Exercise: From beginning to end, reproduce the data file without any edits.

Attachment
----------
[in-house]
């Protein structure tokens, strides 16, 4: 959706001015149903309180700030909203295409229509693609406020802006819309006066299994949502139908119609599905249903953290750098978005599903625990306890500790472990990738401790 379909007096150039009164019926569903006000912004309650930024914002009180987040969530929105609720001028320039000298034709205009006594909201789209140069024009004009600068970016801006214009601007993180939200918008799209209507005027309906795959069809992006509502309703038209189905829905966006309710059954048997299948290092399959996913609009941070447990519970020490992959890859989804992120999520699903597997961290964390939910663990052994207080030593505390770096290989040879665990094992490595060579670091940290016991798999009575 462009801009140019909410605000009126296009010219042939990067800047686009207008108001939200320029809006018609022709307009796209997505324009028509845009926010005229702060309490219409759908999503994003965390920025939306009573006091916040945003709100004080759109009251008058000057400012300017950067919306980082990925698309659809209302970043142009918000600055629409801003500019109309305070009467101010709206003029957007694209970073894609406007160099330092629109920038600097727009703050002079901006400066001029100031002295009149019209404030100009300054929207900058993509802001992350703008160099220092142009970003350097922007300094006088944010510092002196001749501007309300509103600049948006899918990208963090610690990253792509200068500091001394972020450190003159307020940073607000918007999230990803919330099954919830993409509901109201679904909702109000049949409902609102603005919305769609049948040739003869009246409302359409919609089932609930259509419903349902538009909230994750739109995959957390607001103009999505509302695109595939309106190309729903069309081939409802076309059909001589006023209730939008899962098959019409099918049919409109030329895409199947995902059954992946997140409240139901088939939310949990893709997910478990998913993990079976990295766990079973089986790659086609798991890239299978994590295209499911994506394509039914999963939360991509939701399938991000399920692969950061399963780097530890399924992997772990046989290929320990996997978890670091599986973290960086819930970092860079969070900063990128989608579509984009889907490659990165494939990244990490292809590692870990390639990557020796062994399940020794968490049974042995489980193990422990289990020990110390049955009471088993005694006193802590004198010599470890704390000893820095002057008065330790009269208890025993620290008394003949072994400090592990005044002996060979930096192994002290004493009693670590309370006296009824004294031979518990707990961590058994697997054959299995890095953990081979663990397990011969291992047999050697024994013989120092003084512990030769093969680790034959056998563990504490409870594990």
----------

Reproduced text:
[in-house]
């Protein structure tokens, strides 16, 4: 959706001015149903309180700030909203295409229509693609406020802006819309006066299994949502139908119609599905249903953290750098978005599903625990306890500790472990990738401790 379909007096150039009164019926569903006000912004309650930024914002009180987040969530929105609720001028320039000298034709205009006594909201789209140069024009004009600068970016801006214009601007993180939200918008799209209507005027309906795959069809992006509502309703038209189905829905966006309710059954048997299948290092399959996913609009941070447990519970020490992959890859989804992120999520699903597997961290964390939910663990052994207080030593505390770096290989040879665990094992490595060579670091940290016991798999009575 462009801009140019909410605000009126296009010219042939990067800047686009207008108001939200320029809006018609022709307009796209997505324009028509845009926010005229702060309490219409759908999503994003965390920025939306009573006091916040945003709100004080759109009251008058000057400012300017950067919306980082990925698309659809209302970043142009918000600055629409801003500019109309305070009467101010709206003029957007694209970073894609406007160099330092629109920038600097727009703050002079901006400066001029100031002295009149019209404030100009300054929207900058993509802001992350703008160099220092142009970003350097922007300094006088944010510092002196001749501007309300509103600049948006899918990208963090610690990253792509200068500091001394972020450190003159307020940073607000918007999230990803919330099954919830993409509901109201679904909702109000049949409902609102603005919305769609049948040739003869009246409302359409919609089932609930259509419903349902538009909230994750739109995959957390607001103009999505509302695109595939309106190309729903069309081939409802076309059909001589006023209730939008899962098959019409099918049919409109030329895409199947995902059954992946997140409240139901088939939310949990893709997910478990998913993990079976990295766990079973089986790659086609798991890239299978994590295209499911994506394509039914999963939360991509939701399938991000399920692969950061399963780097530890399924992997772990046989290929320990996997978890670091599986973290960086819930970092860079969070900063990128989608579509984009889907490659990165494939990244990490292809590692870990390639990557020796062994399940020794968490049974042995489980193990422990289990020990110390049955009471088993005694006193802590004198010599470890704390000893820095002057008065330790009269208890025993620290008394003949072994400090592990005044002996060979930096192994002290004493009693670590309370006296009824004294031979518990707990961590058994697997054959299995890095953990081979663990397990011969291992047999050697024994013989120092003084512990030769093969680790034959056998563990504490409870594990």